“She was a bitch,” shrugs his friend, sipping his bear. “A black lung is better than blue balls.”

His friend laughs, but it’s fake. I can tell that he’s still hurting from his girlfriend leaving, and he blames himself, his parents, his friend, the tobacco industry, even Marlborough Man Tom fucking Selleck himself, judging from the way he manhandles the crinkled box of cigarettes as he pushes them back into his workpants pocket.

The two of them go back to talking about something a guy named Ed did while sitting in his pansy-ass air conditioned trailer, and I go back to contemplating the now-thinned head on my beer. Behind the bar is a mirror hazed with time and tobacco, but I can see people walking past the bar and looking in at the urban zoo exhibit and its inhabitants. Morgan’s should have a plaque outside the door: “Species: Homo sapien bitterus. Diet: Alcohol, tobacco, regret. Habitat: Dive bars, construction sites, newsrooms. Thrive best in climates of sarcasm, self-pity and loathing.”

Excerpt: Agatha’s apartment

The apartment yawned stale, sunbaked air in our faces as the maintenance man unlocked the door and swung it open.

“When was the last time you saw her?” I asked. In the dim glow of the hall light I could read the embroidered script on his work shirt: “Chuck.” I didn’t even know there were people under 50 named Chuck anymore.

“She was home when I had to fix the smoke detector last month,” Chuck said. “It kept going off in the middle of the night, waking everyone up on the floor.”

Adam handed him the thrice-folded $20 as he passed him on his way across the threshold as a thank you, and Chuck got the hint that it was also to guarantee privacy for our investigation.

“I’ll wait downstairs for you so I know when to lock up,” he said, leaving us to explore alone.

From the entrance, Agatha’s apartment looked like the typical 20-something writer’s studio, with style taking a backseat to convenience. Three mismatched pressboard bookshelves groaned under paperbacks and stacks of Vanity Fair, Wired, Mother Jones, The Atlantic, Ms., Bitch, and Fast Company back issues. Her vinyl couch had likely been assembled with an Allen wrench that came with it in the IKEA box. A mattress and box spring was jammed like an afterthought into the corner and covered in a faded kaleidoscope duvet cover, sans duvet inside. A plate, red wine glass, skillet and wooden spoon collected dust on a drainboard, and the refrigerator hummed under a layer of half-formed grocery lists and someday-I’ll-need-it business cards.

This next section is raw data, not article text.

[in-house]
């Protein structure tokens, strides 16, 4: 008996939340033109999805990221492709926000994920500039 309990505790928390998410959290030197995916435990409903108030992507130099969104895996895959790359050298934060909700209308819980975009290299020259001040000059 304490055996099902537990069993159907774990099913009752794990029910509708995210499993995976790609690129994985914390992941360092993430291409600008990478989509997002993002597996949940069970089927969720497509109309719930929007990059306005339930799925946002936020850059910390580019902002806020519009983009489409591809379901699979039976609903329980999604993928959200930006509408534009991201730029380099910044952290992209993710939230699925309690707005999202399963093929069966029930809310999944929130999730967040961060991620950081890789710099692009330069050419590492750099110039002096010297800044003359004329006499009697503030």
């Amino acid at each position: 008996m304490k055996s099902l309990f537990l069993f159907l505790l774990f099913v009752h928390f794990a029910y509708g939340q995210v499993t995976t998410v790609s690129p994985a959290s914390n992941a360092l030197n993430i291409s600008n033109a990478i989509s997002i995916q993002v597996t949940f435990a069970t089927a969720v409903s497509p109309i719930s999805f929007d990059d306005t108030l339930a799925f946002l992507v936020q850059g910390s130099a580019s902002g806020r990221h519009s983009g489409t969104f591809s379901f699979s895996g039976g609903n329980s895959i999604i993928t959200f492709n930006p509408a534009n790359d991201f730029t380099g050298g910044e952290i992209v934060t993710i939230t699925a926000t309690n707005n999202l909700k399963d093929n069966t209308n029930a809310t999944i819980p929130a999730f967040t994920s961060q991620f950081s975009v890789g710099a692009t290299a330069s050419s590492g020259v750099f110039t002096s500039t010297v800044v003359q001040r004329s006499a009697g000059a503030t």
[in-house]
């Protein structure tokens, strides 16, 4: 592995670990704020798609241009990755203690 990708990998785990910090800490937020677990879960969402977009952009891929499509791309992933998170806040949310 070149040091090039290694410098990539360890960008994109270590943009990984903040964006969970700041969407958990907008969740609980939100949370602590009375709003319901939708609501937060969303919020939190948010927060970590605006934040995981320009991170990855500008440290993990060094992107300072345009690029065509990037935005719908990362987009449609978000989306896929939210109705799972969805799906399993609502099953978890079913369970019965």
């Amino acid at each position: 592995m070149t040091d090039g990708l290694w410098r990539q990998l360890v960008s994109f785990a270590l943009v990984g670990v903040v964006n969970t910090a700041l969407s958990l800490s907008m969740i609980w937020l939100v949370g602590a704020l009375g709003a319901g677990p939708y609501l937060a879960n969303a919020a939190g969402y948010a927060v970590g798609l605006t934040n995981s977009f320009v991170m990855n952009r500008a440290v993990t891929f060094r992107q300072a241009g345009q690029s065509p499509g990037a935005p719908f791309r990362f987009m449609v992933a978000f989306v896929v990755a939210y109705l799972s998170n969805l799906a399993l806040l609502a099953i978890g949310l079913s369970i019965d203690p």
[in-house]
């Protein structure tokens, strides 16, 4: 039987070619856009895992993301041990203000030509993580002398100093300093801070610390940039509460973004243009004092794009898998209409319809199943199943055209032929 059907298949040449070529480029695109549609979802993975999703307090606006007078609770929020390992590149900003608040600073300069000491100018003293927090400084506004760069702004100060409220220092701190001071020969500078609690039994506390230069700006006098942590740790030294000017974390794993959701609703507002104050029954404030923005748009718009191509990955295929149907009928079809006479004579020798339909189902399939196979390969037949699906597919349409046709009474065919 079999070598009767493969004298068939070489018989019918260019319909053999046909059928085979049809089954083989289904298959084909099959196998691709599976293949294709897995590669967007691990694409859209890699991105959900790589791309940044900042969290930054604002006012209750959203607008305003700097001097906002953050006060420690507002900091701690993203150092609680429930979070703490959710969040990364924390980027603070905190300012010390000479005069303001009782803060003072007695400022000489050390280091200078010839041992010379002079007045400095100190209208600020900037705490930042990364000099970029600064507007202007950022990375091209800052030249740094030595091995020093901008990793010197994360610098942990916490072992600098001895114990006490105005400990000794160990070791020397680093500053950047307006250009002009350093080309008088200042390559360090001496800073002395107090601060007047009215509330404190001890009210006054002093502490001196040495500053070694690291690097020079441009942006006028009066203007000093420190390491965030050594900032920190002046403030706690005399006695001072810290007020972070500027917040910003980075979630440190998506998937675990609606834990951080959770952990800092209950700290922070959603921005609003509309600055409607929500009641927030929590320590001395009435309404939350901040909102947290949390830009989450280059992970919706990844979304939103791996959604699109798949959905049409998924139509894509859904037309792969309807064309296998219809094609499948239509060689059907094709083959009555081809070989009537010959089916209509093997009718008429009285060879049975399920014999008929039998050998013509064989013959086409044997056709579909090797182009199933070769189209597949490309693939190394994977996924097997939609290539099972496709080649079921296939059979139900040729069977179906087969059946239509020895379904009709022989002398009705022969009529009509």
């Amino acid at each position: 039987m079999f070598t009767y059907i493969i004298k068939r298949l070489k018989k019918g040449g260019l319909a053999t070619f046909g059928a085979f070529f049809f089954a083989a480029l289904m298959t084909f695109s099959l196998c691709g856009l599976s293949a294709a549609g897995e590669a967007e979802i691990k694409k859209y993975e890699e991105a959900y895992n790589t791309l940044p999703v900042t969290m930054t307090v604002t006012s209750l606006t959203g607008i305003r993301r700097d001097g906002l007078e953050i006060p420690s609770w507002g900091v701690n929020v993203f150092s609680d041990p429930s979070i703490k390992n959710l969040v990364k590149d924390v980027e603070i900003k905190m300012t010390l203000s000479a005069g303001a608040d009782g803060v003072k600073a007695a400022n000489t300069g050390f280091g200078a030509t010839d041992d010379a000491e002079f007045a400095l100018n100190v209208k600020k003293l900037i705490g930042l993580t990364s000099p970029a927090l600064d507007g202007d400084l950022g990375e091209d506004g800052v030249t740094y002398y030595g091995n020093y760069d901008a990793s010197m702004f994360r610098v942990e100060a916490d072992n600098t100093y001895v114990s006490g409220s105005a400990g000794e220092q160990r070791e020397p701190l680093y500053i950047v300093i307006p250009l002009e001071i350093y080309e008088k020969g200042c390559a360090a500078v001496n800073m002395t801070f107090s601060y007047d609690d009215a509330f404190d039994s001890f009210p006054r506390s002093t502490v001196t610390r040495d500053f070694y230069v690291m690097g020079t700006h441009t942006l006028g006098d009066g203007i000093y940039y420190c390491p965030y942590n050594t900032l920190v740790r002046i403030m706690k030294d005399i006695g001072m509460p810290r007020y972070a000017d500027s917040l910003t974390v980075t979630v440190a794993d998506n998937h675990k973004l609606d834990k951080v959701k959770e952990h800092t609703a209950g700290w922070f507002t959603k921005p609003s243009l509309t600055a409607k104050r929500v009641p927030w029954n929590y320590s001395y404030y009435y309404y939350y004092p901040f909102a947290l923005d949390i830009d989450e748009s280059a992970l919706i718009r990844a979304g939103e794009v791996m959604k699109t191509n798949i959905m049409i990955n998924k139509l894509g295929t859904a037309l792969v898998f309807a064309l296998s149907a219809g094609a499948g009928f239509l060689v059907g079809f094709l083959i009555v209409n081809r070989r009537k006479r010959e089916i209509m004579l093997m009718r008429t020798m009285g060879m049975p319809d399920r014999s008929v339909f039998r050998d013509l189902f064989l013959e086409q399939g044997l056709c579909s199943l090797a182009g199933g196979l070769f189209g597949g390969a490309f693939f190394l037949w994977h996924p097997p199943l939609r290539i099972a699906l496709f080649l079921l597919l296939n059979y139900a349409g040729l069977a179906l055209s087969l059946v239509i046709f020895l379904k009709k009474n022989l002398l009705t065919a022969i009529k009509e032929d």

“You must have really made out in the divorce agreement,” I said to Adam. “Or did you just get all the good furniture?”

“We didn’t have any ‘good furniture,'” Adam replied shortly, continuing his way into the apartment.

Walking in behind him, I felt like I was easing myself into a bubble bath drawn with ice water. The small studio looked like it belonged to an ambitious 20-something writer, but as I submerged deeper into the apartment, it became clear that before her disappearance, Agatha had been descending into a chaotic obsession.

The notes on the fridge weren’t grocery lists: They were seemingly unrelated words and phrases that formed a cloud passing from the fridge, across the backsplash, around the corner and filling the wall above a desk that looked to have been rescued from a curb on garbage day. There were no webs of string, no highlighted portions like the conspiracy walls in the movies, and this perhaps made it more ominous: Agatha didn’t need to connect these things visually because either she was able to keep them straight in her own head, or because there was really no reasoning to why she had written “Caravan” and “chauffeur’s daughter” in the blank spaces of a Chinese takeout menu, then pinned it next to a torn green Post-it listing “Burt’s Bees / KIND bars / fire plug on Hollyhock Lane.”

“Did she used to do this when you were together?” I asked Adam.